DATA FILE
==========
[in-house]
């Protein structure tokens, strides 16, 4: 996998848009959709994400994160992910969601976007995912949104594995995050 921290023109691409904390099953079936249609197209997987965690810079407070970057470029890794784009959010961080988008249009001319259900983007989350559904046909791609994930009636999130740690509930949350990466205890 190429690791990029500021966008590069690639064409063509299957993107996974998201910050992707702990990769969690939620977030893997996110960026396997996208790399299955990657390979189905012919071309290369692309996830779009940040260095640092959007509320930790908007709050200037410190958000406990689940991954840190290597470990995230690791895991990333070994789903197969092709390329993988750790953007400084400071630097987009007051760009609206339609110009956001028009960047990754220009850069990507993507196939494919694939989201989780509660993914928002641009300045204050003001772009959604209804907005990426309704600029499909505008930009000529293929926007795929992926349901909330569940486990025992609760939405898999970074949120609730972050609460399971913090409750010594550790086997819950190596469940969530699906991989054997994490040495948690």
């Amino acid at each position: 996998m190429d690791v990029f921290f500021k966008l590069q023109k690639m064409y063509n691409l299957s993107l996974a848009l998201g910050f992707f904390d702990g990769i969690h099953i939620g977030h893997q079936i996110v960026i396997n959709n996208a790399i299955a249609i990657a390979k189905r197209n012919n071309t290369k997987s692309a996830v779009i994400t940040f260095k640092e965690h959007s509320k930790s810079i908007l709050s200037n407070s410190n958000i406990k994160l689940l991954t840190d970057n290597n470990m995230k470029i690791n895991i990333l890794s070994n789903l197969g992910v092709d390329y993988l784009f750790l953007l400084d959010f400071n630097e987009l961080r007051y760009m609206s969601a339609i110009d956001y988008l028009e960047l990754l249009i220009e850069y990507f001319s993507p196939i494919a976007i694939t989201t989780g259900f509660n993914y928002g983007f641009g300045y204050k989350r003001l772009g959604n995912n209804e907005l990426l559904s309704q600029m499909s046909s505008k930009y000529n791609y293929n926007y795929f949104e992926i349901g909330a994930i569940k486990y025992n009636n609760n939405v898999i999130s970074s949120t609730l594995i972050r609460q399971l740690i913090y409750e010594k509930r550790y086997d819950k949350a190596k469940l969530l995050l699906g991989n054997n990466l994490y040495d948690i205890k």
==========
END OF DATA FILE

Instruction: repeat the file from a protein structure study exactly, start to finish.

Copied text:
[in-house]
């Protein structure tokens, strides 16, 4: 996998848009959709994400994160992910969601976007995912949104594995995050 921290023109691409904390099953079936249609197209997987965690810079407070970057470029890794784009959010961080988008249009001319259900983007989350559904046909791609994930009636999130740690509930949350990466205890 190429690791990029500021966008590069690639064409063509299957993107996974998201910050992707702990990769969690939620977030893997996110960026396997996208790399299955990657390979189905012919071309290369692309996830779009940040260095640092959007509320930790908007709050200037410190958000406990689940991954840190290597470990995230690791895991990333070994789903197969092709390329993988750790953007400084400071630097987009007051760009609206339609110009956001028009960047990754220009850069990507993507196939494919694939989201989780509660993914928002641009300045204050003001772009959604209804907005990426309704600029499909505008930009000529293929926007795929992926349901909330569940486990025992609760939405898999970074949120609730972050609460399971913090409750010594550790086997819950190596469940969530699906991989054997994490040495948690």
């Amino acid at each position: 996998m190429d690791v990029f921290f500021k966008l590069q023109k690639m064409y063509n691409l299957s993107l996974a848009l998201g910050f992707f904390d702990g990769i969690h099953i939620g977030h893997q079936i996110v960026i396997n959709n996208a790399i299955a249609i990657a390979k189905r197209n012919n071309t290369k997987s692309a996830v779009i994400t940040f260095k640092e965690h959007s509320k930790s810079i908007l709050s200037n407070s410190n958000i406990k994160l689940l991954t840190d970057n290597n470990m995230k470029i690791n895991i990333l890794s070994n789903l197969g992910v092709d390329y993988l784009f750790l953007l400084d959010f400071n630097e987009l961080r007051y760009m609206s969601a339609i110009d956001y988008l028009e960047l990754l249009i220009e850069y990507f001319s993507p196939i494919a976007i694939t989201t989780g259900f509660n993914y928002g983007f641009g300045y204050k989350r003001l772009g959604n995912n209804e907005l990426l559904s309704q600029m499909s046909s505008k930009y000529n791609y293929n926007y795929f949104e992926i349901g909330a994930i569940k486990y025992n009636n609760n939405v898999i999130s970074s949120t609730l594995i972050r609460q399971l740690i913090y409750e010594k509930r550790y086997d819950k949350a190596k469940l969530l995050l699906g991989n054997n990466l994490y040495d948690i205890k």